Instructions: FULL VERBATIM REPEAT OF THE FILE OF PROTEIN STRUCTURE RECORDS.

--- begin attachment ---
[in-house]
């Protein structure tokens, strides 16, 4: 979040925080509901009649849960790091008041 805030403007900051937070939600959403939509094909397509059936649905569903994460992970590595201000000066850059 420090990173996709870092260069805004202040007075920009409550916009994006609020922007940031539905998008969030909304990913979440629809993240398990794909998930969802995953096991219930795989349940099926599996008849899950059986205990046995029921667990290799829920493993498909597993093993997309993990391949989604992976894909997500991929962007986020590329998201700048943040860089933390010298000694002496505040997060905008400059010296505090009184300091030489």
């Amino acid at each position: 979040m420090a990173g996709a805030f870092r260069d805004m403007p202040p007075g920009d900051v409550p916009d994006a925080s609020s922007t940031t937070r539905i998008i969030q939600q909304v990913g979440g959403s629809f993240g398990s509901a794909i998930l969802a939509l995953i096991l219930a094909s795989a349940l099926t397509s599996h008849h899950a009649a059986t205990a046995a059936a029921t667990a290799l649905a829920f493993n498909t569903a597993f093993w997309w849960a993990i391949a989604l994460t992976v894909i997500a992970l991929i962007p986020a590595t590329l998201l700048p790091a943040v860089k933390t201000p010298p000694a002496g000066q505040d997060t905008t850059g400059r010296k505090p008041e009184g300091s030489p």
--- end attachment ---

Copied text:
[in-house]
């Protein structure tokens, strides 16, 4: 979040925080509901009649849960790091008041 805030403007900051937070939600959403939509094909397509059936649905569903994460992970590595201000000066850059 420090990173996709870092260069805004202040007075920009409550916009994006609020922007940031539905998008969030909304990913979440629809993240398990794909998930969802995953096991219930795989349940099926599996008849899950059986205990046995029921667990290799829920493993498909597993093993997309993990391949989604992976894909997500991929962007986020590329998201700048943040860089933390010298000694002496505040997060905008400059010296505090009184300091030489």
């Amino acid at each position: 979040m420090a990173g996709a805030f870092r260069d805004m403007p202040p007075g920009d900051v409550p916009d994006a925080s609020s922007t940031t937070r539905i998008i969030q939600q909304v990913g979440g959403s629809f993240g398990s509901a794909i998930l969802a939509l995953i096991l219930a094909s795989a349940l099926t397509s599996h008849h899950a009649a059986t205990a046995a059936a029921t667990a290799l649905a829920f493993n498909t569903a597993f093993w997309w849960a993990i391949a989604l994460t992976v894909i997500a992970l991929i962007p986020a590595t590329l998201l700048p790091a943040v860089k933390t201000p010298p000694a002496g000066q505040d997060t905008t850059g400059r010296k505090p008041e009184g300091s030489p």